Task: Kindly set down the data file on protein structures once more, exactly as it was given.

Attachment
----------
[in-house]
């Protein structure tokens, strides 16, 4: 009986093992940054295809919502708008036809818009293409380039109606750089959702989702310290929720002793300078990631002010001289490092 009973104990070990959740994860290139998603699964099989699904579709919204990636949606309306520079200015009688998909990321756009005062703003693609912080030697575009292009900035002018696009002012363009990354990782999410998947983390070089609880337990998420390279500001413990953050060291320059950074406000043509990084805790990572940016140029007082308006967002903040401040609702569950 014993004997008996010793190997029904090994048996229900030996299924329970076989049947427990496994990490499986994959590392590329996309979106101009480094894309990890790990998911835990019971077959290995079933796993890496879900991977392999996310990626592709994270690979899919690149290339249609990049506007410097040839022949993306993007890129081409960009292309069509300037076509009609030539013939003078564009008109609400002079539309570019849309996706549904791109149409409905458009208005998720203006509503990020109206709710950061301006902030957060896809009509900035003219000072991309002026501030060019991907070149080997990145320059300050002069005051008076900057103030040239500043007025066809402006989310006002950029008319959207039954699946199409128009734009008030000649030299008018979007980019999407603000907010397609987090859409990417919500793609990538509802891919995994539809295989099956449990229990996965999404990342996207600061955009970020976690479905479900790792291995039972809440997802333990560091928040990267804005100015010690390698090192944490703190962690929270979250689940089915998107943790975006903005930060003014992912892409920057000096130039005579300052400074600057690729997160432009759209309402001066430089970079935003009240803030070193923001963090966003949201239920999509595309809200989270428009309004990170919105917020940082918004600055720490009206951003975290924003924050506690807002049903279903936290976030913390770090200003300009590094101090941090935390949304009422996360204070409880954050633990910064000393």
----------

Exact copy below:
[in-house]
């Protein structure tokens, strides 16, 4: 009986093992940054295809919502708008036809818009293409380039109606750089959702989702310290929720002793300078990631002010001289490092 009973104990070990959740994860290139998603699964099989699904579709919204990636949606309306520079200015009688998909990321756009005062703003693609912080030697575009292009900035002018696009002012363009990354990782999410998947983390070089609880337990998420390279500001413990953050060291320059950074406000043509990084805790990572940016140029007082308006967002903040401040609702569950 014993004997008996010793190997029904090994048996229900030996299924329970076989049947427990496994990490499986994959590392590329996309979106101009480094894309990890790990998911835990019971077959290995079933796993890496879900991977392999996310990626592709994270690979899919690149290339249609990049506007410097040839022949993306993007890129081409960009292309069509300037076509009609030539013939003078564009008109609400002079539309570019849309996706549904791109149409409905458009208005998720203006509503990020109206709710950061301006902030957060896809009509900035003219000072991309002026501030060019991907070149080997990145320059300050002069005051008076900057103030040239500043007025066809402006989310006002950029008319959207039954699946199409128009734009008030000649030299008018979007980019999407603000907010397609987090859409990417919500793609990538509802891919995994539809295989099956449990229990996965999404990342996207600061955009970020976690479905479900790792291995039972809440997802333990560091928040990267804005100015010690390698090192944490703190962690929270979250689940089915998107943790975006903005930060003014992912892409920057000096130039005579300052400074600057690729997160432009759209309402001066430089970079935003009240803030070193923001963090966003949201239920999509595309809200989270428009309004990170919105917020940082918004600055720490009206951003975290924003924050506690807002049903279903936290976030913390770090200003300009590094101090941090935390949304009422996360204070409880954050633990910064000393």